Top U.S. Multifamily Markets of the Decade
- The 2010s solidified the multifamily market's recognition as a premier asset class.
- Manhattan was the leader for multifamily investment, with $74.5 billion in transactions from 2010 to 2019.
- Markets in the Sun Belt became hot spots for capital over the decade, including standout cities like Atlanta.
The 2010s decade began in the wake of one of the deepest housing downturns the country had ever seen, amid a global financial crisis, and ended with uncertainties surrounding a trade war with China and accelerated climate change.
Over the course of the decade, the multifamily real estate market emerged as a premier asset class. Demand was driven not only by the shifting demographics, but also housing affordability issues surrounding escalating prices, limited supply and stagnant wage growth.
Real Capital Analytics (RCA) recently dubbed the 2010s a “fantastic” decade for the U.S. commercial real estate market overall, as the national RCA CPPI for all property types increased 103% over the last 10 years. The multifamily segment of the index measured an especially successful run, increasing more than 160%, by far the highest of the four major property sectors.
RCA reported a total of $1.2 trillion in transaction volume during the decade, setting record numbers nearly every year. The average sales price increased from $77,900/unit during 2010 to $176,000/unit during 2019, while the average cap rate fell from 6.8% to 5.4%. The top destinations for capital investment were among the largest markets in the country, but a closer look at the data reveals each market’s individual performance.
Manhattan Takes the Top Spot for Multifamily Investment
The Manhattan market led the U.S. with a total of $74.5 billion in multifamily transactions recorded from 2010 through 2019. Manhattan was the nation’s second most expensive market (behind only San Francisco), finishing the decade with an average sale price of $437,400/unit, as compared with $195,900/unit during 2010. Manhattan also finished with the second lowest average cap rate, which declined from 5.6% to 4.4%, again trailing only San Francisco.
Additionally, New York City’s outer boroughs also made the top rankings, with $39.3 billion in volume and prices increasing from $102,200/unit to $237,700/unit.
Demand in the New York area was driven by a tight labor market and strong local economy, including the explosion of the technology sector. Going into the next decade, investors will be keeping an eye on the slowdown in the financial services sector, as well as the stagnant housing market and increasing out-migration.
Dallas Investment Ramps Up in Second Half of the Decade
Dallas was number two on the list, with a total of $68.8 billion in sales. The market dominated the second half of the decade, leading all markets with more than $48.3 billion in sales. The average multifamily sales price finished at $128,500/unit and the cap rate was 7.3%.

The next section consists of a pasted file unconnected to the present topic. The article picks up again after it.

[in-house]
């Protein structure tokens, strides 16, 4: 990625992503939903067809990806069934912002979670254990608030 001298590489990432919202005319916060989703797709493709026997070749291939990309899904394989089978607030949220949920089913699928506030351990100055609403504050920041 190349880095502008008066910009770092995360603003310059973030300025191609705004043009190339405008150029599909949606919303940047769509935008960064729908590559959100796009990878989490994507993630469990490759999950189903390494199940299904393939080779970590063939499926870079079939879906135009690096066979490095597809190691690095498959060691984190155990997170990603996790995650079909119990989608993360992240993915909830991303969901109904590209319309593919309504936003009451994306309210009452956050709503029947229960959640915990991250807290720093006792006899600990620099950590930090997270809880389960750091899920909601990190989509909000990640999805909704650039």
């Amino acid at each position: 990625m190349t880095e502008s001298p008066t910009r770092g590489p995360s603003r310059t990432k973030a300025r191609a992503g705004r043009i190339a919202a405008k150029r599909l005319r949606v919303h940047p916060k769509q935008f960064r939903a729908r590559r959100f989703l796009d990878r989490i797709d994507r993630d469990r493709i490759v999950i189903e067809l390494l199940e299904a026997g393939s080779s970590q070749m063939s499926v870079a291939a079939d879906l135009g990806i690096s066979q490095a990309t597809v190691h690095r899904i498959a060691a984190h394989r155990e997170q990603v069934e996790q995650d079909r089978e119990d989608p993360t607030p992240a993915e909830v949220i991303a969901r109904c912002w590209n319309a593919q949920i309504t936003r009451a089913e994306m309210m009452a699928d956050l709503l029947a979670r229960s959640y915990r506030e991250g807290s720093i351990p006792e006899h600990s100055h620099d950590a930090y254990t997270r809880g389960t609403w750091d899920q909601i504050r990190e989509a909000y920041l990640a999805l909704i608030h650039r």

Employment in Dallas increased by 35% during the decade, an outstanding rate of growth given the extremely large size of the metro area, adding more than 720,000 jobs. The area’s strong financial services industry and position as a distribution hub, as well as strong population growth and positive migration trends, will continue to drive multifamily demand in the 2020s.
Decade for Los Angeles Characterized By High Housing Costs
Los Angeles finished just behind Dallas, at $65.1 billion. The decade for L.A. was characterized by high prices (finishing at $292,700/unit) and low cap rates (falling from 5.6% to 4.6%), with both trailing only Manhattan among the top markets during 2019.
During the decade, the Los Angeles metro area added nearly 690,000 jobs, representing a 17% growth rate. While a considerable total number of jobs, the growth rate was in line with the national average. The healthcare and construction sectors are expected to remain significant drivers of employment in the area, and high housing costs should continue to solidify rentership demand.
Sun Belt Becomes Top Destination for Capital
Sun Belt markets performed especially well during the expansion. In addition to Dallas, Atlanta ($56.7 billion) and Houston ($47.9 billion) ranked high as top destinations of capital. Atlanta had the highest cap rates among the top markets at the beginning of the decade, at 7.7%, although a strong improvement in occupancy helped depress the cap rate to 5.6% by decade end.
Prices in Houston increased 185%, with cap rates falling from 7.5% to 5.4%, driven by the market’s emerging tech scene. The area’s low taxes and affordable land prices will continue to foster a favorable multifamily investment market.
Austin rounded out the list, with $28.7 billion in multifamily transactions recorded. Austin had the top employment growth rate among large markets during the decade at more than 43%, adding 335,000 jobs.
Western Markets See Strong Price Increases
Some growing western markets where residents went to escape the expensive Bay Area also ranked highly, including Seattle with $40.9 billion in sales. Seattle started the decade with one of the lowest average cap rates in the nation at 5.7%, which declined to 5.0% for 2019.
Phoenix and Denver finished the decade in the same spot, with each falling just shy of $40 billion. Phoenix saw the second-highest price growth in the nation during the decade (trailing only Las Vegas), with the average sales price rising to $157,200/unit from $45,400/unit, an increase of nearly 250%. Prices in Denver also showed a strong increase of nearly 200%, finishing at $219,400/unit.
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